An Italian artist aims to be the man behind a successful Vietnamese woman
Italian artist Richard di San Marzano at home with his paintings.
He was born in England, studied painting in Australia and Italy, and worked for many years in France and the United States.
Then, seven years ago, Richard di San Marzano returned to a country where he had lived with his parents for seven years, beginning when he was seven years old.
His years as a child in Saigon made him feel like he was a Viet Kieu (Overseas Vietnamese) returning home, not a foreigner, Marzano said.
Three years after his return, a trip to Con Dao Island and his first exposure to cai luong (Vietnamese folk opera) proved to be a turning point or a point of no return.
He did not understand the performance, but was intrigued by it. So he met with Linh Huyen, a cai luong artist and playwright, and tried to learn more about the art. Her love and devotion to cai luong, as well as her desire to revive it won his heart. He decided to help make her dreams come true.
They got married in early 2008.
He still flitted between Vietnam and England, but decided his wife's project was important enough for him to settle down in the country.
He helped her establish the Mekong Artists Company, which focuses on training young performers in cai luong and organizing shows. Marzano also acts as an assistant to Huyen by giving her advice on stage design, designing promotional material and also acting as a photographer for her performances.
"Richard knows that as a playwright and a cai luong artist, I don't earn much money. But, he realizes what I'm doing carries a great spiritual value, so he supports me with all his heart," Huyen said.
Italian artist Richard di San Marzano with his wife, Linh Huyen, a cai luong artist and three children.
"It is only natural for me to support my wife and cai luong 110 percent after all, I have loved love opera and music in varied forms since my childhood," said Marzano.
It was true that everything started from his love for his wife, but he also feels that doing something to preserve traditional art forms is something that goes beyond common material values, he said.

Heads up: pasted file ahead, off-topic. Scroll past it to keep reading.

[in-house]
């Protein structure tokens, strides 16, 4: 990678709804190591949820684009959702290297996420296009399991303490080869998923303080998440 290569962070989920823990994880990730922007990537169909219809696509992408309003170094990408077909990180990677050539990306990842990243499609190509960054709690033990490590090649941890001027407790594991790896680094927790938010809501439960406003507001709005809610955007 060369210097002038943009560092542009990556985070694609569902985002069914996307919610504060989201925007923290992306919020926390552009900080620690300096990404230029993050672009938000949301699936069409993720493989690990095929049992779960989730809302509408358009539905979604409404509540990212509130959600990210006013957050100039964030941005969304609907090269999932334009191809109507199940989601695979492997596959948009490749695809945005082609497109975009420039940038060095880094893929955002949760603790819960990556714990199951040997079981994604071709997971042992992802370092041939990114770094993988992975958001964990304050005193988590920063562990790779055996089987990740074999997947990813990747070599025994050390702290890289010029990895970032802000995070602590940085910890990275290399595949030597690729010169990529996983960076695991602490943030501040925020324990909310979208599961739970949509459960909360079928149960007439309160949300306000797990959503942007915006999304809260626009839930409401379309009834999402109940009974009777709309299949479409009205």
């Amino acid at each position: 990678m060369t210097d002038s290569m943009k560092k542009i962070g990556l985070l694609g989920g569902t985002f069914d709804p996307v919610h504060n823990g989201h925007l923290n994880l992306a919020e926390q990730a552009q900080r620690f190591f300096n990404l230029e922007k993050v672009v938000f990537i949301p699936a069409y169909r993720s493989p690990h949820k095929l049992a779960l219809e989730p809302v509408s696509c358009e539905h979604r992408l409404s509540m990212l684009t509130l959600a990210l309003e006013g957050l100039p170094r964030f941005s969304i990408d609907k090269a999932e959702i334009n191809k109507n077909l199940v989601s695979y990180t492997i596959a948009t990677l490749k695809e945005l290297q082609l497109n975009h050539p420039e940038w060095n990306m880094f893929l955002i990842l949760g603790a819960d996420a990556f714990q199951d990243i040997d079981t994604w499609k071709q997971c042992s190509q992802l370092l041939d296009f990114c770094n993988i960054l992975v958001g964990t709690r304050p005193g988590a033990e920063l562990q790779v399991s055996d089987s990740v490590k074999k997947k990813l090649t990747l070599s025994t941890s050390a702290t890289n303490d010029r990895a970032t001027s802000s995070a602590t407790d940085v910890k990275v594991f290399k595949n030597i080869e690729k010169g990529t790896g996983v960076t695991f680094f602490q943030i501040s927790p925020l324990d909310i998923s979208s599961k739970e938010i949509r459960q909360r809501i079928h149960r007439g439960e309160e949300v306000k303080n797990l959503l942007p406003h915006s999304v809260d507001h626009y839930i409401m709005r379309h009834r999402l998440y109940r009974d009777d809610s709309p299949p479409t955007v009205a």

His support and her determination culminated in the play Ba chua tho nom (The queen of Nom poetry) that premiered a year ago.
Dedicated to famous poetess Ho Xuan Huong (1772-1822), the play won critical acclaim for the way it smoothly introduced various art forms like cheo (traditional operetta), ca tru (an ancient genre of chamber music featuring female vocalists, with origins in northern Vietnam) and hat xam (a type of Vietnamese folk music once popular in the northern region).
The couple also won praise for investing over VND1 billion (US$48,614) of their own money in a cai luong play. Huyen was also dubbed "the woman reinventing cai luong"
Tan Beo, a famous cai luong artist, said: "I respect them, because they dared to put money into cai luong when no one else would. I think cai luong needs such people to recover."
However, complete revival is still a long, difficult path that lies ahead. The play reportedly suffered losses of some VND800 million ($38,891).
The failure has not stopped Huyen and Marzano.
Last week, they opened the Kim Chau Theater, which presents cai luong in different formats to make the genre more appealing to urban audiences. For instance, while shows are tailored for children on Fridays, they are themed on social romance on Saturdays. And, on Sundays, they tell historical stories.
While working hard to support his wife's dream, 59-year-old Marzano has not left behind his own art - abstract water colors.
The artist, whose works were selected as posters for two international music festivals - Umbria Jazz 1998 in Italy and the Chamber music festival El Paso 1998 in US, is now the curator of the Dogma Collection, an association that archives the works of Vietnamese Propaganda Art, used in posters and billboards conveying political messages, or information on national initiatives like prevention of HIV/AIDS, and mobilizing people to implement government policies. It was founded by Dominic Scriven, co-founder of investment group Dragon Capital.
Recently, Marzano and Scriven joined hands to launch the Dogma Prize, which challenges Vietnamese artists to make self-portraits.
Some local artists have welcomed this move saying it would give a fillip to an art that is yet to develop strongly in Vietnam.
"The prize will help encourage young and famous artists in Vietnamese contemporary art to pay attention to self-portraits," said artist Nhu Huy.
Marzano said he hopes the prize will encourage people to explore the art of self-portraiture further. He said self-portraiture holds a special place in the plastic arts.
"At its best, it gives insights, captured for eternity, into the artists at the moment of self expression, and this makes it a unique element in the history of art one that speaks to us directly of the artists themselves, whether famous, emerging or obscure," he said.
Winners of the Dogma Prize institute by Richard Marzano for the best self-portrait will be announced on July 12. The first prize is worth VND100 million ($4,861) and there are three other prizes worth VND10 million ($486.14) each.
The HCMC Fine Arts Museum has said it will organize an exhibition of works selected from the competition.